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Published:February 24th, 2009 13:13 EST
Two-State Solution And The Future: It Will Happen?

Two-State Solution And The Future: It Will Happen?

By SOP newswire2

  • While the outlines of a two-state solution are generally known, the maximum that any government of Israel will be ready to offer the Palestinians and still survive politically is much less than the minimum that any Palestinian leader can accept. The real gap between both sides is much greater than what is perceived, and that gap is growing.
  • The level of trust between both sides has changed. There are fewer Israelis who believe that the real intention of the Palestinians is to have only a small Palestinian state in the West Bank and Gaza. Furthermore, there is less trust in the Palestinians` abilities to keep their commitments, even if they undertake the right commitments.
  • In Gaza today there is, for all practical purposes, an independent state led by Hamas. It is not part of the Palestinian Authority because that is what the Palestinians decided. If there is an accountable state in Gaza, although it is an enemy state, Israel has a degree of deterrence because there is another party that has something to lose. Current Israeli policy claims that Israel`s goal is to bring about the collapse of the Hamas government in Gaza, but that is not going to happen.
  • If we make Gaza double or triple its current size by adding an additional 600 sq. km. of territory from Egyptian Sinai, this could give Gaza the space it needs. Suddenly Gaza would have the space to build a new city of a million people, along with a real seaport and airport, and to create the conditions that would make economic expansion possible.
  • At the same time, Israel needs 600 sq. km. in the West Bank because the 1967 line is unacceptable from a security point of view. In return, Israel could give to Egypt 600 sq. km. in the Negev in southern Israel. At the end of the day no one loses land, while multilateral swaps enable us to solve the currently intractable problem of Gaza and solve Israeli needs in the West Bank.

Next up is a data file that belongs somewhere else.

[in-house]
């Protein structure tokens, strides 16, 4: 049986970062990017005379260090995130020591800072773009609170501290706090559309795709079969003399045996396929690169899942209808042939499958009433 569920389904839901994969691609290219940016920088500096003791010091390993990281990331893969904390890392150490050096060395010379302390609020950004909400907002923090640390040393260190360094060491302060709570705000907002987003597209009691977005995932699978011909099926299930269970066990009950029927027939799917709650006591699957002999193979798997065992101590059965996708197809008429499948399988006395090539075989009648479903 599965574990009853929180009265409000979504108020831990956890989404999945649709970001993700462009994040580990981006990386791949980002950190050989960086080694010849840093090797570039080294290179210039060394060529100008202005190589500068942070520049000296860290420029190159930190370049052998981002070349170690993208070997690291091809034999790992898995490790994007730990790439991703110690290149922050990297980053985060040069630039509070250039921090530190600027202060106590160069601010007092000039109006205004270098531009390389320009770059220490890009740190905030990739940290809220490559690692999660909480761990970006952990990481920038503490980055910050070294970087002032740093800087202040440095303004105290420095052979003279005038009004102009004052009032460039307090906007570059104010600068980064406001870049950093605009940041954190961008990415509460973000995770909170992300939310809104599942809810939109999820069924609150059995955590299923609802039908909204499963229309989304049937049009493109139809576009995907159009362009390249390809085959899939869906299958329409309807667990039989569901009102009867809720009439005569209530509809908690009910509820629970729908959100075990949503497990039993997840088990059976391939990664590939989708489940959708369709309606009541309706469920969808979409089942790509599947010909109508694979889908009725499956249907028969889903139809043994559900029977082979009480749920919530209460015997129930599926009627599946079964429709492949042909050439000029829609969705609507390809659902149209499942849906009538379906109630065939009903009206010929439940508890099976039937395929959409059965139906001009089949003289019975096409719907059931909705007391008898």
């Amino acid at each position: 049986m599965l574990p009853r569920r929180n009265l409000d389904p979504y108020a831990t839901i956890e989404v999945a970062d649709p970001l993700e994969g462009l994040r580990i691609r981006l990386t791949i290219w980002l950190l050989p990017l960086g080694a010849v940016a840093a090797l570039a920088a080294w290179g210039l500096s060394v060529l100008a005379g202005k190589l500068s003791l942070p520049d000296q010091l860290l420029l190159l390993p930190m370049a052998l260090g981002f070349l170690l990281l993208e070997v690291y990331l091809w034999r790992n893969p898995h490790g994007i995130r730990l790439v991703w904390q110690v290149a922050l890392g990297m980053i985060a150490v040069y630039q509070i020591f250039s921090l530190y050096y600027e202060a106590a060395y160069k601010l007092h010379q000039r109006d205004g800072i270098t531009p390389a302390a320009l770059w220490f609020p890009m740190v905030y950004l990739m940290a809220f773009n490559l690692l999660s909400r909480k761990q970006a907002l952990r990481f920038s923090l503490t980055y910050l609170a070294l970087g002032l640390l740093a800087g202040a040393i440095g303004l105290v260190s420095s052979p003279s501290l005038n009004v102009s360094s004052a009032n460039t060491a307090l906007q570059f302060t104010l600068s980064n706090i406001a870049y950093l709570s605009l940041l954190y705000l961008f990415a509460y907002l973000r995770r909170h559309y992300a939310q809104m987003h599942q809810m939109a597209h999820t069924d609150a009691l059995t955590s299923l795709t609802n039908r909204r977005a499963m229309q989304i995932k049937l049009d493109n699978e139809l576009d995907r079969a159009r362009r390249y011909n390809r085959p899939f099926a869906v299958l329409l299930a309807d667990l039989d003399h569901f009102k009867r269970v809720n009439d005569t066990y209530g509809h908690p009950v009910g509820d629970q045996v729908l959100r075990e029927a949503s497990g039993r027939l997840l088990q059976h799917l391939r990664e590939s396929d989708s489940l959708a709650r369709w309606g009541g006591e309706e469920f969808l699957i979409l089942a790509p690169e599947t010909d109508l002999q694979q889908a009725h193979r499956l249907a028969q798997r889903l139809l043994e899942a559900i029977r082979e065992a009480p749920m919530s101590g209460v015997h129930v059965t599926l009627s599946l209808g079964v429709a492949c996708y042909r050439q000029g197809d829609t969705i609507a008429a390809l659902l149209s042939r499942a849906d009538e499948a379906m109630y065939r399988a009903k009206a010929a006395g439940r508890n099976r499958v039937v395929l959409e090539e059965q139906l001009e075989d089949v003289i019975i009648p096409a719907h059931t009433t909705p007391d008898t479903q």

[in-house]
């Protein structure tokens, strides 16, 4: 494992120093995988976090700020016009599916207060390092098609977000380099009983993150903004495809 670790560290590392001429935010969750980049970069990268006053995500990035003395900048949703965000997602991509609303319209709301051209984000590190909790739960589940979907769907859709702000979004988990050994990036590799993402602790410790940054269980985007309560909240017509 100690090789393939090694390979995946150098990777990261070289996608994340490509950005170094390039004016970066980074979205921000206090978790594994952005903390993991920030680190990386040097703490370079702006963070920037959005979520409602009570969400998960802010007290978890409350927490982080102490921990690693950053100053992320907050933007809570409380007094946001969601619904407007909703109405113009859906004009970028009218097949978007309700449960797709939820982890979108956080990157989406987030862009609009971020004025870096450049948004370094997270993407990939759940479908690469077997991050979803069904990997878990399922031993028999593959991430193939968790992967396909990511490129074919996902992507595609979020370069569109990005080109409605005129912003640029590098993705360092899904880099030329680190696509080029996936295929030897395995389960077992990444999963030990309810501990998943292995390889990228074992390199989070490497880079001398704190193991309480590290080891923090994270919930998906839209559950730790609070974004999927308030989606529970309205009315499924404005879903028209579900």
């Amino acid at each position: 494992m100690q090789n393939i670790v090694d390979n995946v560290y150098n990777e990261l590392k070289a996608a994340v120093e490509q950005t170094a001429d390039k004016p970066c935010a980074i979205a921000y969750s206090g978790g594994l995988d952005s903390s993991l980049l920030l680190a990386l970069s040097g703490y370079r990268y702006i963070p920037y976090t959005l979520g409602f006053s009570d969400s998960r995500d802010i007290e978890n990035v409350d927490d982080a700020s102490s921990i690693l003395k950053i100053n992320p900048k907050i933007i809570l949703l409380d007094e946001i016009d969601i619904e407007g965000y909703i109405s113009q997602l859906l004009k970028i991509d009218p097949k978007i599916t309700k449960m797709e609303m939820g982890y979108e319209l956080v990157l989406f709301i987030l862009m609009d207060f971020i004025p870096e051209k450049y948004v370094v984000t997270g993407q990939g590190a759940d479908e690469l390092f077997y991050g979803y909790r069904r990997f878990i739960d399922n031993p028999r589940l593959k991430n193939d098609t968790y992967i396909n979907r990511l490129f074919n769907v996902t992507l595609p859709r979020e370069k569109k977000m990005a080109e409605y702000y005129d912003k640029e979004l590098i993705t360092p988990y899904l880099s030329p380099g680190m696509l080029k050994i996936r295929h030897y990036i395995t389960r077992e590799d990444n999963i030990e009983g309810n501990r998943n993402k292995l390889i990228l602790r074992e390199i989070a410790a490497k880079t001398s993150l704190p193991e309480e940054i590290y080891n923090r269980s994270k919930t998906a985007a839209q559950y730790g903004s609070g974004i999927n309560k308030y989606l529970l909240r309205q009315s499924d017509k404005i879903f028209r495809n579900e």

• Egypt can gain significant benefits from this arrangement. The new seaport and airport next to Egypt can become major economic connections between the Gulf and Europe. Furthermore, Egypt could get a land corridor to enable movement from Egypt to the rest of the Middle East without the need to cross Israel.

    I would say that Palestinian society is divided into three groups. Maybe 20 percent of the people are supportive of Hamas. They are religious, they believe in this ideology, and they will be against any agreement with Israel. Another 20 percent are more moderate, secular, and they really want peace. The remaining 60 percent are the silent majority. Many of these people will follow whoever can deliver, whoever can give them something. While the only side that is offering something to the people is Hamas, if you offer them the proposal suggested here and say that this is a chance to build something that gives you real hope to someday become the Singapore of the Middle East, things might change if there were the right leadership, which is missing today.

    In the end, nothing can happen unless there is a real Palestinian leadership that accepts this proposal. In a way, this is similar to the policy of the first Israeli prime minister, David Ben-Gurion, who said we cannot get all that we want, we have to make real concessions. But he was ready to pay the price and move forward because he wanted to have a state for his people. So far, this is not the message of the Palestinian leaders when they speak about the importance of an independent state. Palestinian rhetoric speaks about misery, about justice, about how Israel is doing terrible things. But the efforts that are made in order to improve what can be improved within domestic Palestinian society are minimal, and unless there is a change in this attitude, I agree that certain important conditions for peace are missing.